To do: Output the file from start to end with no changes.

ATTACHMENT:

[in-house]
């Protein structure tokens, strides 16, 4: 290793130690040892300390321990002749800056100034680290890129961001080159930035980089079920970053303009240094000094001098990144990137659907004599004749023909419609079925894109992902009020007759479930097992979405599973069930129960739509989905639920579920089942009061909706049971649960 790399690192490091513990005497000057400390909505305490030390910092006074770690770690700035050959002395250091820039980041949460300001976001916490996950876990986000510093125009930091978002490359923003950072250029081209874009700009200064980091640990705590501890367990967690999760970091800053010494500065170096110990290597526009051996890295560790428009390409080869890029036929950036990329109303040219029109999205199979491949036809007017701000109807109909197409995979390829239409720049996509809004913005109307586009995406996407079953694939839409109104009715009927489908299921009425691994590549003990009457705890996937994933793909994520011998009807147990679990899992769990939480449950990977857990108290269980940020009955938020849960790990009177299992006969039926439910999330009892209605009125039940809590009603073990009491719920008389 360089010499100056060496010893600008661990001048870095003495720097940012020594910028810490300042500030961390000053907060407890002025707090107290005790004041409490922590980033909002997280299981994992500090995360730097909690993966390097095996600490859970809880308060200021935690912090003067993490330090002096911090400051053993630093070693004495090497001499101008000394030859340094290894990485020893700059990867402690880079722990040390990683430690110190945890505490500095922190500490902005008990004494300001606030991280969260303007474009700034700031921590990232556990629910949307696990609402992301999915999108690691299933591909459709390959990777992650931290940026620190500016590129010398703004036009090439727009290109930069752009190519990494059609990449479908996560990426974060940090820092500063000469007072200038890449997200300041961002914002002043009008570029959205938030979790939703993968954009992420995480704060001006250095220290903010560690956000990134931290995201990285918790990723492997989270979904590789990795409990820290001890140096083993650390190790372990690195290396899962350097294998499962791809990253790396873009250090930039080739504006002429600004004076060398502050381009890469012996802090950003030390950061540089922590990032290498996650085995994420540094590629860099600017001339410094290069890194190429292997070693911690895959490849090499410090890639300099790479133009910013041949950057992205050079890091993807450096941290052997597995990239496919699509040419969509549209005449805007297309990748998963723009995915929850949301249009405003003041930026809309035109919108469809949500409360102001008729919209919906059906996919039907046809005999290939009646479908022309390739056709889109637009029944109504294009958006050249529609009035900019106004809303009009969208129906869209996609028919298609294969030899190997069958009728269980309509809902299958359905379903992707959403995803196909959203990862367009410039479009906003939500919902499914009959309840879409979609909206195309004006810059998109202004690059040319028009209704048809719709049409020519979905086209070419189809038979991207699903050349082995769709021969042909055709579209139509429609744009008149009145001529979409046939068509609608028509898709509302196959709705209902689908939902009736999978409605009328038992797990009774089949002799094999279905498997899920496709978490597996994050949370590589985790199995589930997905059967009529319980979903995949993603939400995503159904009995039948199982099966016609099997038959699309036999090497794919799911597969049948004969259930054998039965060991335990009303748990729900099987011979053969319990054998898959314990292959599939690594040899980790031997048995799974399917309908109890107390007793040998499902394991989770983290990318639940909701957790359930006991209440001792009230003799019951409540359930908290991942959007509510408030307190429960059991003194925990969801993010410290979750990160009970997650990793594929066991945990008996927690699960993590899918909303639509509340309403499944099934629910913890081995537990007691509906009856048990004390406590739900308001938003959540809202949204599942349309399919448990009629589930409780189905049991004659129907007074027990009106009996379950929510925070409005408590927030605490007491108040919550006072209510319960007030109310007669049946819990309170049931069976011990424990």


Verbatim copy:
[in-house]
């Protein structure tokens, strides 16, 4: 290793130690040892300390321990002749800056100034680290890129961001080159930035980089079920970053303009240094000094001098990144990137659907004599004749023909419609079925894109992902009020007759479930097992979405599973069930129960739509989905639920579920089942009061909706049971649960 790399690192490091513990005497000057400390909505305490030390910092006074770690770690700035050959002395250091820039980041949460300001976001916490996950876990986000510093125009930091978002490359923003950072250029081209874009700009200064980091640990705590501890367990967690999760970091800053010494500065170096110990290597526009051996890295560790428009390409080869890029036929950036990329109303040219029109999205199979491949036809007017701000109807109909197409995979390829239409720049996509809004913005109307586009995406996407079953694939839409109104009715009927489908299921009425691994590549003990009457705890996937994933793909994520011998009807147990679990899992769990939480449950990977857990108290269980940020009955938020849960790990009177299992006969039926439910999330009892209605009125039940809590009603073990009491719920008389 360089010499100056060496010893600008661990001048870095003495720097940012020594910028810490300042500030961390000053907060407890002025707090107290005790004041409490922590980033909002997280299981994992500090995360730097909690993966390097095996600490859970809880308060200021935690912090003067993490330090002096911090400051053993630093070693004495090497001499101008000394030859340094290894990485020893700059990867402690880079722990040390990683430690110190945890505490500095922190500490902005008990004494300001606030991280969260303007474009700034700031921590990232556990629910949307696990609402992301999915999108690691299933591909459709390959990777992650931290940026620190500016590129010398703004036009090439727009290109930069752009190519990494059609990449479908996560990426974060940090820092500063000469007072200038890449997200300041961002914002002043009008570029959205938030979790939703993968954009992420995480704060001006250095220290903010560690956000990134931290995201990285918790990723492997989270979904590789990795409990820290001890140096083993650390190790372990690195290396899962350097294998499962791809990253790396873009250090930039080739504006002429600004004076060398502050381009890469012996802090950003030390950061540089922590990032290498996650085995994420540094590629860099600017001339410094290069890194190429292997070693911690895959490849090499410090890639300099790479133009910013041949950057992205050079890091993807450096941290052997597995990239496919699509040419969509549209005449805007297309990748998963723009995915929850949301249009405003003041930026809309035109919108469809949500409360102001008729919209919906059906996919039907046809005999290939009646479908022309390739056709889109637009029944109504294009958006050249529609009035900019106004809303009009969208129906869209996609028919298609294969030899190997069958009728269980309509809902299958359905379903992707959403995803196909959203990862367009410039479009906003939500919902499914009959309840879409979609909206195309004006810059998109202004690059040319028009209704048809719709049409020519979905086209070419189809038979991207699903050349082995769709021969042909055709579209139509429609744009008149009145001529979409046939068509609608028509898709509302196959709705209902689908939902009736999978409605009328038992797990009774089949002799094999279905498997899920496709978490597996994050949370590589985790199995589930997905059967009529319980979903995949993603939400995503159904009995039948199982099966016609099997038959699309036999090497794919799911597969049948004969259930054998039965060991335990009303748990729900099987011979053969319990054998898959314990292959599939690594040899980790031997048995799974399917309908109890107390007793040998499902394991989770983290990318639940909701957790359930006991209440001792009230003799019951409540359930908290991942959007509510408030307190429960059991003194925990969801993010410290979750990160009970997650990793594929066991945990008996927690699960993590899918909303639509509340309403499944099934629910913890081995537990007691509906009856048990004390406590739900308001938003959540809202949204599942349309399919448990009629589930409780189905049991004659129907007074027990009106009996379950929510925070409005408590927030605490007491108040919550006072209510319960007030109310007669049946819990309170049931069976011990424990």